Scanning 50-Year-Old Ektachrome: Technical Observations on Personal Digital Archiving, Part 1
Of late I've been scanning a number of roughly 50-year-old family photographs that were originally shot with Kodak Ektachrome slide film. Most of these slides date from 1962 through 1968 and most employed flash lighting. It is my guess, based upon vague visual memories from the time, that they were most likely shot with an inexpensive Kodak Instamatic camera, probably a 104 with flashcubes. The Instamatics had slow shutter speeds, used poor quality, fixed-focus plastic lenses, but were able to take the then new Kodapak 126 cartridges loaded with film stock like Ektachrome and Kodachrome. The 126 magazine was a clever design that answered consumer complaints on the difficulties of loading and unloading regular roll film. With 126, you could just drop in the sealed cartridge and be up and running. Its asymmetrical design guaranteed that you couldn't load it wrong. Here is a great Kodak promo of the combination from the era. So, grooovy!
For both this family archive, mostly shot by my parents, and my own personal 35mm negative film archive from the 1980s-1990s, I use a relatively novel digital conversion workflow that employs an Epson Perfection V500 Photo Scanner, VueScan software, and linear DNG files imported into Adobe Lightroom. Generally speaking, here are some of the benefits that I see.
The Epson V500 is a great scanner for the money that uses contemporary LED lighting technology. LED is superior to the older Xenon gas cold cathode fluorescent lamps mainly because LED illumination is brighter and more even, which allows for the better extraction of a given film's shadow detail. With VueScan, you can choose among a number of film profiles to suit the media that you are scanning which is important for getting close to "good" color as a starting point. Absolute purists like medium and large format film artists who meticulously process one converted image at a time will argue for "raw" scans that simply capture the film as is (sometimes even including the IR channel data used in auto dust/scratch removal). Such raw scans are also possible with VueScan. However, when working with family photos in bulk quantities, this isn't a scalable option. In the particular case of my own color film days, 35mm negatives have an orange mask that needs to be accounted for through color-correction of some sort in order to realize good, baseline, positive color images. A VueScan film profile helps to get you there without a complicated trip through Photoshop.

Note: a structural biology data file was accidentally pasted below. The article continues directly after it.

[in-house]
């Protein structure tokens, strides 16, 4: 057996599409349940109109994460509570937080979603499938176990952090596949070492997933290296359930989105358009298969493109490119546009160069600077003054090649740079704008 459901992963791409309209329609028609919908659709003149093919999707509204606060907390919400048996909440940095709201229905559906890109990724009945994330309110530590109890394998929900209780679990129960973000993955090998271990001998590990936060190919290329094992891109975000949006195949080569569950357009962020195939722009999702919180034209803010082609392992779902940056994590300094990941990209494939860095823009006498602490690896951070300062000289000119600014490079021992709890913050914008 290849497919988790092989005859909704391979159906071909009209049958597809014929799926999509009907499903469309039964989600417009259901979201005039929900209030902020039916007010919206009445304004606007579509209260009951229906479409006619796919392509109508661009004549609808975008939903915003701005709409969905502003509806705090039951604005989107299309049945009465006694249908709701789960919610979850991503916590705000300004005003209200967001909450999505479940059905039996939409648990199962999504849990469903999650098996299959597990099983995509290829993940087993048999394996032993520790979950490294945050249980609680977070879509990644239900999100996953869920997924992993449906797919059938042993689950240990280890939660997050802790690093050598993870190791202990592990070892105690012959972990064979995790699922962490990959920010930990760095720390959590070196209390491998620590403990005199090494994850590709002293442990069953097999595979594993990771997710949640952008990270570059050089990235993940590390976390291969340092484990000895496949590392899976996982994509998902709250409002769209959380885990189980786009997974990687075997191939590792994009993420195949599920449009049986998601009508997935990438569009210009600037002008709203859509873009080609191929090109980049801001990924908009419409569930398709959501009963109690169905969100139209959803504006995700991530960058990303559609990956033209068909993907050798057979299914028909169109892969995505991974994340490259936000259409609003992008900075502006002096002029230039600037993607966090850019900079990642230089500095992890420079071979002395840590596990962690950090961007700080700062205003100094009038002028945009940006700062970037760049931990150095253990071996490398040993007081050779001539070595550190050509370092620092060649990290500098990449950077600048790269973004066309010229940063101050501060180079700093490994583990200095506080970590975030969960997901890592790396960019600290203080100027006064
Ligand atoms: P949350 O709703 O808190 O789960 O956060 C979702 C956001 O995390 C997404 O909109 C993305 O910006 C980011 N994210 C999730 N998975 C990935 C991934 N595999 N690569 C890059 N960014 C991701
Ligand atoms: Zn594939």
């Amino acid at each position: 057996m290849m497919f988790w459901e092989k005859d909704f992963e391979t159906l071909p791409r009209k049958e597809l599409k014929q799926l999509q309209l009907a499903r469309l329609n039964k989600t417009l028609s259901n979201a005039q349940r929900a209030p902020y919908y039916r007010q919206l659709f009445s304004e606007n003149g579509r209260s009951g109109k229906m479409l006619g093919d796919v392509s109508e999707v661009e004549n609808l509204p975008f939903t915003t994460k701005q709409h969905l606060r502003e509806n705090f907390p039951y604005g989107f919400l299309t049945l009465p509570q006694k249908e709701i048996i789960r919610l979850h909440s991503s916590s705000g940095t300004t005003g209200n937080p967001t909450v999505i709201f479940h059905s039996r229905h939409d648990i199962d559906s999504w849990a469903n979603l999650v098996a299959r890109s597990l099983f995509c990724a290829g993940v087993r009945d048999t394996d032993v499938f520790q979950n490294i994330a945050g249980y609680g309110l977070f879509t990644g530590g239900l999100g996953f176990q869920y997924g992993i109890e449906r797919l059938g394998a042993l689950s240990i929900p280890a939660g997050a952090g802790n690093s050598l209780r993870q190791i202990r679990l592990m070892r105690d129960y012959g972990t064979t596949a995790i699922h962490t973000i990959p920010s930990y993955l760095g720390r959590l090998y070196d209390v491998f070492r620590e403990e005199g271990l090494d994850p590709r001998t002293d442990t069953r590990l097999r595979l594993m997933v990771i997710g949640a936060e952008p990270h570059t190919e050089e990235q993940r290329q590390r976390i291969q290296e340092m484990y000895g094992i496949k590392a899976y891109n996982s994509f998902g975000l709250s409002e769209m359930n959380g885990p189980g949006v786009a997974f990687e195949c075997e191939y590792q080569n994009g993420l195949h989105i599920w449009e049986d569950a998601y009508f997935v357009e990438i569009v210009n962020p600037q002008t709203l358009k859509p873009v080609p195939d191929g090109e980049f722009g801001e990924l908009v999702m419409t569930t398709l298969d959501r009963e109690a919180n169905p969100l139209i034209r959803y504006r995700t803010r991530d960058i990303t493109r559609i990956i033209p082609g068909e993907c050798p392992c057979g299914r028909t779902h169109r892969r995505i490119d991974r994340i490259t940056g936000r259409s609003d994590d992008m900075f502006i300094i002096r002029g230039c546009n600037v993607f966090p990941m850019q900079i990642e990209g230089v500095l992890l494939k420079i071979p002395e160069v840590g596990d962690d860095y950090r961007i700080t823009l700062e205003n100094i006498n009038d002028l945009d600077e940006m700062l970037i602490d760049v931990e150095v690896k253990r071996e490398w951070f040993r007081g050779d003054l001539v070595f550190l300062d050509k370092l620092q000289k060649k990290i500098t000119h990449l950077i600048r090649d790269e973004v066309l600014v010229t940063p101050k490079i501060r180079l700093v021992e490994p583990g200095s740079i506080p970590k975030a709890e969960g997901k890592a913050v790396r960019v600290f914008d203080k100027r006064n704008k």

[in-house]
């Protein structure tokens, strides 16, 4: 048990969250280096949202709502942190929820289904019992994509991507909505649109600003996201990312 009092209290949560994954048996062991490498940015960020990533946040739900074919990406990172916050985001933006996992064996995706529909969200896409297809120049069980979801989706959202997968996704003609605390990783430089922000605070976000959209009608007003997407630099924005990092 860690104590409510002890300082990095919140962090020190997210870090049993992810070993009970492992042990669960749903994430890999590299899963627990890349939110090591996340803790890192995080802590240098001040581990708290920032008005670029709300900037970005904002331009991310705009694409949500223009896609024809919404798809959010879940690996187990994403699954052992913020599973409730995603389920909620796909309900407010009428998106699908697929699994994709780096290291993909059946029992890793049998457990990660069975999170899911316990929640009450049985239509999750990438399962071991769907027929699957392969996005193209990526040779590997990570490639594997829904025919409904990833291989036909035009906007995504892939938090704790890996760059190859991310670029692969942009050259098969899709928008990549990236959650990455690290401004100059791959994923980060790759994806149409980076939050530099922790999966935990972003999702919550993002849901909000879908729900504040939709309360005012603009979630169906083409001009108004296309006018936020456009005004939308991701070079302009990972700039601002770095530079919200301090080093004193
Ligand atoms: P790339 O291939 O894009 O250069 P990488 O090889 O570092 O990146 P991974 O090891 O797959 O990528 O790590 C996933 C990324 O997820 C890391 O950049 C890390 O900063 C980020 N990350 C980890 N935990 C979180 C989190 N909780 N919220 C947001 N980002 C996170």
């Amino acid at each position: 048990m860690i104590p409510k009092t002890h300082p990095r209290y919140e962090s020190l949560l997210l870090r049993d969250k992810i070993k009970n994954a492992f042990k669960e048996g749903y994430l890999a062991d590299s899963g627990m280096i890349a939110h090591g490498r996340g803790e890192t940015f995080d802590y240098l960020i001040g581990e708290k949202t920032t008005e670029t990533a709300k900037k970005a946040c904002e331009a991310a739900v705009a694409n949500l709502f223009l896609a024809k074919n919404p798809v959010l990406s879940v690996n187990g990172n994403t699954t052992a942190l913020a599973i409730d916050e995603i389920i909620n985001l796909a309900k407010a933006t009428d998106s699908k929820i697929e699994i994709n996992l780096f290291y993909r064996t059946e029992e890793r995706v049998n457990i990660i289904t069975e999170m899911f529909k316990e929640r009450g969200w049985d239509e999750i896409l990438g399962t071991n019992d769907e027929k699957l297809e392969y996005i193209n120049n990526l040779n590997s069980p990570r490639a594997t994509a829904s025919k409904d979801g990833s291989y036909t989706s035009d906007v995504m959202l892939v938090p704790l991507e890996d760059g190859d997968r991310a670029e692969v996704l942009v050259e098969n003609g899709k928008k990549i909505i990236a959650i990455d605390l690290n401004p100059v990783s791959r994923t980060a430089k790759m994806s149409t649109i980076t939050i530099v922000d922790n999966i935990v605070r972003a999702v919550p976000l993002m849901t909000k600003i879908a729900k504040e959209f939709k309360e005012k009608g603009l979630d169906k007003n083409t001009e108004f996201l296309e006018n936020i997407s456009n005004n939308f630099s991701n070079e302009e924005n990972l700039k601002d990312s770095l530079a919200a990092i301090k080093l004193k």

A clarification... By "baseline" I mean something like "use-neutral." "Use-neutral" is a term borrowed from the more stringent realm of the FADGI Technical Guidelines that we follow in the University of Connecticut Libraries' digital still imaging lab that I manage. In the context of old family photos, I use the descriptor more in the narrative sense, without the inherent FADGI quality metrics strictly attached. So, what I'm aiming for with these old family shots are baseline positive images that can be archived as-is and that then require only minimal post-processing tweaks for web, print, etc. as needed. In essence, I want to be 90% of the way "there" as these images come off of the scanner.
Getting back to VueScan. Another one of its favorable attributes is its ability to create .DNG files direct from the scanner. Though these are, by virtue of scanner sensor design, linear (i.e. RGB-encoded vs. "raw" undemosaiced) and conform to the older DNG v.1.1 specification, the VueScan DNGs include the same basic embedded metadata tags as regular camera raw DNG files. This singular schema is useful once both camera DNGs and scanner DNGs occupy the same digital asset management ecosystem like a Lightroom catalog. In turn, most color/tone editing, descriptive metadata work such as Geo-referencing and keyword tagging, and final publishing (print or web) can mostly be done seamlessly under a single software roof for all of one's image archive. In seeing the identical embedded tags from a homogeneous DNG collection, Lightroom will present uniform slider labels and scales for options like white balance adjustments between both scanner and camera images. An additional scanner DNG attribute is that these files can be losslessly compressed according to the DNG specification's options. So, for the same data that is contained in an uncompressed TIF, you can also enjoy a smaller storage footprint. This is important particularly if one is scanning large volumes of images at a high sampling frequency, to a large color space, at 16 bit/channel.
More to come...